Identifier

etd-07102017-094054

Degree

Master of Science (MS)

Department

Renewable Natural Resources

Document Type

Thesis

Abstract

Freshwater mussels play a vital role in their ecosystems, influencing processes such as nutrient cycling and water filtration. In addition, they provide and improve habitat for other organisms. North America is home to the most species-rich freshwater bivalve fauna in the world, but most stream systems in the U.S. have been severely degraded, and future freshwater mussel extinction rates are estimated at 6.4 percent per decade. The Pearl River Basin is a significant area of aquatic species diversity and has a complex watershed land use mosaic, providing an excellent opportunity to investigate the relative importance of local and landscape level factors on freshwater mussel assemblages. The objectives of this study were to identify freshwater mussel species richness and relative abundance in tributary streams of the Pearl River Basin, and to identify relationships between microhabitat and landscape-level environmental variables and freshwater mussel diversity in these streams. Freshwater mussel and local habitat surveys were conducted on 36 tributary streams over two summers. In addition, percent area coverage of seven land use categories and seven geology categories were estimated for each sample site. Mussel surveys revealed nine species, with total abundance ranging from 0-66 mussels per sites and species richness ranging from 0-5 species per sites. Although there were relatively few mussels at survey sites, where mussels were present, substrate composition and water chemistry appeared to be important factors influencing richness and abundance. In general, associations between local habitat variables and landscape variables were low, suggesting that local habitat features were more important in explaining mussel assemblages encountered during this study. However, other studies have documented associations between mussel assemblage characteristics and landscape scale variables. Therefore, knowledge of land use and geology should be integrated with local habitat data to accurately assess population and assemblage characteristics of these organisms in order to assist the informed development of effective management and conservation strategies for the Pearl River Basin.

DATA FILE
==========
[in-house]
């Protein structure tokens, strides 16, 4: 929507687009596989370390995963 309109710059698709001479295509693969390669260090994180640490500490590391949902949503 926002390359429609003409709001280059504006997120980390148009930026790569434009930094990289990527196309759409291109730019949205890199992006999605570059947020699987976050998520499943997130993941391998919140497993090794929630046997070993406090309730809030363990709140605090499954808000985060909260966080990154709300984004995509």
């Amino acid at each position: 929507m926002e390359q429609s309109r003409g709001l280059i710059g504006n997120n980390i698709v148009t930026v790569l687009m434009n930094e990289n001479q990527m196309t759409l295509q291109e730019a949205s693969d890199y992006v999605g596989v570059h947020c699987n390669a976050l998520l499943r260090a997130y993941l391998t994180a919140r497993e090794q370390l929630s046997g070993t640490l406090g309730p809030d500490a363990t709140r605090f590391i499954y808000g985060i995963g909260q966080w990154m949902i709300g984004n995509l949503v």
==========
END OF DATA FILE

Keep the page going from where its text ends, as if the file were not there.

Date

2017

Document Availability at the Time of Submission

Release the entire work immediately for access worldwide.

Committee Chair

Kelso, William

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